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No workman's steel, no ponderous axes rung!
Like some tall palm the noiseless fabric sprung.
Majestic silence ! — then the harp awoke,
The cymbal clanged, the deep-voiced trumpet spoke;
And Salem spread her suppliant arms abroad,
Viewed the descending flame, and blessed the present

God

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Lo! star-led chiefs Assyrian odors bring,
And bending Magi seek their infant King !

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Daughter of Sion! virgin queen! rejoice!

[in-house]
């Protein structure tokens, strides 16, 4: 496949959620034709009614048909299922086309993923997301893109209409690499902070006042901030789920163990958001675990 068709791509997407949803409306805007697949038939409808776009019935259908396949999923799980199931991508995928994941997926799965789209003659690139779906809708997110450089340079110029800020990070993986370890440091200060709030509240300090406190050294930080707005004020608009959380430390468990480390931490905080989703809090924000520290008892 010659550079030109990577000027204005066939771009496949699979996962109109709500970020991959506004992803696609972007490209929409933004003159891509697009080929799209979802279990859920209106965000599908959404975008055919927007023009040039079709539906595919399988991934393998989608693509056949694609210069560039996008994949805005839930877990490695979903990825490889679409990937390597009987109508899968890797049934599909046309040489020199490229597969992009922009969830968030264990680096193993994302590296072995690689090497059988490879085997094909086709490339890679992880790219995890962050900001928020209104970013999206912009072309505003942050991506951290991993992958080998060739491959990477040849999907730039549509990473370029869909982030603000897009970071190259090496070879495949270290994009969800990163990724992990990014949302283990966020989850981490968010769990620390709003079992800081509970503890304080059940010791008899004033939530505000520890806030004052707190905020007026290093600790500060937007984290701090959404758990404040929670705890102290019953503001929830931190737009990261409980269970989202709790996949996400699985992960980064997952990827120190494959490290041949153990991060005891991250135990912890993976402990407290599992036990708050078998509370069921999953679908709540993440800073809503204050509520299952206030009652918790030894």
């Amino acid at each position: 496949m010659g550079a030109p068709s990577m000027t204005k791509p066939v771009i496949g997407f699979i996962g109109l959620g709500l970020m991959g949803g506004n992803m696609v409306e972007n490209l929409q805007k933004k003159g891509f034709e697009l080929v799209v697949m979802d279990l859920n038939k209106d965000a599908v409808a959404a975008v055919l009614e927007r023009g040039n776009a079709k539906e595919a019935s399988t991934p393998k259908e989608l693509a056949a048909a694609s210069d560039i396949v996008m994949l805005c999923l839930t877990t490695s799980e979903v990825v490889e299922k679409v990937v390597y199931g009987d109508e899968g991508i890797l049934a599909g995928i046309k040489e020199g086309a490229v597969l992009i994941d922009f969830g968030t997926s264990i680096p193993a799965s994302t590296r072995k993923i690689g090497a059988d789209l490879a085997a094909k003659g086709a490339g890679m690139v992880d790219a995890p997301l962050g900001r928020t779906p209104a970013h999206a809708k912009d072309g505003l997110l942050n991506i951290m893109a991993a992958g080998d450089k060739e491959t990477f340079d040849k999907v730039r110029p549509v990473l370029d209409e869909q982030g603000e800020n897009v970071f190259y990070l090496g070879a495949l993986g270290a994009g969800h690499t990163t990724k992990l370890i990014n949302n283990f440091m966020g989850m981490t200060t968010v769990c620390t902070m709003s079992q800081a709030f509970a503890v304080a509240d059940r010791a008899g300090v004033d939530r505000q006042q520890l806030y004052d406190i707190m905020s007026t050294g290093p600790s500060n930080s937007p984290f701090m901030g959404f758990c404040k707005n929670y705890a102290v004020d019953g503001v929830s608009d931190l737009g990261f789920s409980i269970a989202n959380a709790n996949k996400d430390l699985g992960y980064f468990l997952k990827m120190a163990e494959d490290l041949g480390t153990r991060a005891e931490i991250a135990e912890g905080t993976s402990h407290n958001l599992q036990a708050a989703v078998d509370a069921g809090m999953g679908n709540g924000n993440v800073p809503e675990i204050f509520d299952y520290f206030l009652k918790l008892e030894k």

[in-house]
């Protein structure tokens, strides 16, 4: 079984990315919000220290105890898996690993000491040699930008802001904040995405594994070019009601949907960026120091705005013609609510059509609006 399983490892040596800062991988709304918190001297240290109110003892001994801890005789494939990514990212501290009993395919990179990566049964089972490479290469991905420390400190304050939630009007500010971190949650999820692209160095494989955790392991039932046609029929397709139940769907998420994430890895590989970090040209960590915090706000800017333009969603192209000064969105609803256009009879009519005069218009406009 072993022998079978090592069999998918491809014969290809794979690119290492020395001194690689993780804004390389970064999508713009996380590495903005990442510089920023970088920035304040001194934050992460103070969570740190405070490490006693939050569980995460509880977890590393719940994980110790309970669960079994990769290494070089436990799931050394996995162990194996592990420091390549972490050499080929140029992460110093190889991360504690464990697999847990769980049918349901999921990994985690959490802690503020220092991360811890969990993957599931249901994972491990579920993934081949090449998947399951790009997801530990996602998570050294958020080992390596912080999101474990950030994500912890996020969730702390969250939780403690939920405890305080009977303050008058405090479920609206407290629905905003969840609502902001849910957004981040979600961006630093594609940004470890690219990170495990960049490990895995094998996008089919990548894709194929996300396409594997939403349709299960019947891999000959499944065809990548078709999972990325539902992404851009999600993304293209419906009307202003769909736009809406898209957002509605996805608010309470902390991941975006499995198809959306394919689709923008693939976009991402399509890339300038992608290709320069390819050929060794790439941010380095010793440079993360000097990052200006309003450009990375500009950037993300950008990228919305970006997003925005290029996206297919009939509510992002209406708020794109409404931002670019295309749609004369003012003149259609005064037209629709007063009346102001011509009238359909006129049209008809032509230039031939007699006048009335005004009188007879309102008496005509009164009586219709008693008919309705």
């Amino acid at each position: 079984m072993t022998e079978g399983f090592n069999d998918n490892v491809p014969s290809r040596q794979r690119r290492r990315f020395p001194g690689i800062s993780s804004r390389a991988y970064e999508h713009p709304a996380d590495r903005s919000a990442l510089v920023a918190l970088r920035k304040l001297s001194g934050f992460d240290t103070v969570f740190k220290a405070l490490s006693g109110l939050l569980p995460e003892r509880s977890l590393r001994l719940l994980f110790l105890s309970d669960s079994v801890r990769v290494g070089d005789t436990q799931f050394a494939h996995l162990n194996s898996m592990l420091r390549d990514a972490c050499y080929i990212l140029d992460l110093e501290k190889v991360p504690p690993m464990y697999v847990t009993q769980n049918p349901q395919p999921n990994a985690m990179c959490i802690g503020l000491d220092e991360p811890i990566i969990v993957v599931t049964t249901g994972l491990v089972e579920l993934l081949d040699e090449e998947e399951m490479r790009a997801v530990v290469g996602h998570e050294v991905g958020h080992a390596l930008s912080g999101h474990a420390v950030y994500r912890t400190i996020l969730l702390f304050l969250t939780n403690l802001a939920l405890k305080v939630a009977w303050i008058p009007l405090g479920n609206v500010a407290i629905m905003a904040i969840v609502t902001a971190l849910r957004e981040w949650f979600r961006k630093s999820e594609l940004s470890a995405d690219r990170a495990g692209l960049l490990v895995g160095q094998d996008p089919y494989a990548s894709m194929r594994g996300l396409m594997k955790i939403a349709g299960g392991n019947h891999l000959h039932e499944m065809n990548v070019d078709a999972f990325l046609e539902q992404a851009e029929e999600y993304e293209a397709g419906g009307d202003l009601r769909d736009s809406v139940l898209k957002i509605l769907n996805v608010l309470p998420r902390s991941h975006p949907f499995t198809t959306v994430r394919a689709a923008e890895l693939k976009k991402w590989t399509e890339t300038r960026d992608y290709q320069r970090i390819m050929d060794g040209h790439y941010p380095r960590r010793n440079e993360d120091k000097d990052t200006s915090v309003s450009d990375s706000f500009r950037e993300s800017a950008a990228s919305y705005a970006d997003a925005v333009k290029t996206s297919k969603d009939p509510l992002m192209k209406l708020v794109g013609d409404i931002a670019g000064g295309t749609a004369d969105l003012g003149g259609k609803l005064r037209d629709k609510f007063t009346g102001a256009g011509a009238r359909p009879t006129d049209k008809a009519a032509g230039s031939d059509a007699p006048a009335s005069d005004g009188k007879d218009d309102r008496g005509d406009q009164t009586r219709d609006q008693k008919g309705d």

Clap the glad hand and lift the exulting voice !
He comes, – - but not in regal splendor drest,
The haughty diadem, the Tyrian vest;
Not armed in flame, all-glorious from afar,
Of hosts the chieftain, and the lord of war :
Messiah comes ! let furious discord cease ;
Be peace on earth before the Prince of Peace !

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Ye hovering ghosts, that throng the starless air,
Why shakes the earth ? why fades the light? declare !
Are those His limbs, with ruthless scourges torn ?
His brows, all bleeding with the twisted thorn ?
His the pale form, the meek, forgiving eye
Raised from the cross in patient agony ?
Be dark, thou sun, thou noonday night, arise,
And hide, O, hide, the dreadful sacrifice !
Ye faithful few, by bold affection led,
Who round the Saviour's cross your sorrows shed,
Not for his sake your tearful vigils keep;

Weep for your country, for

your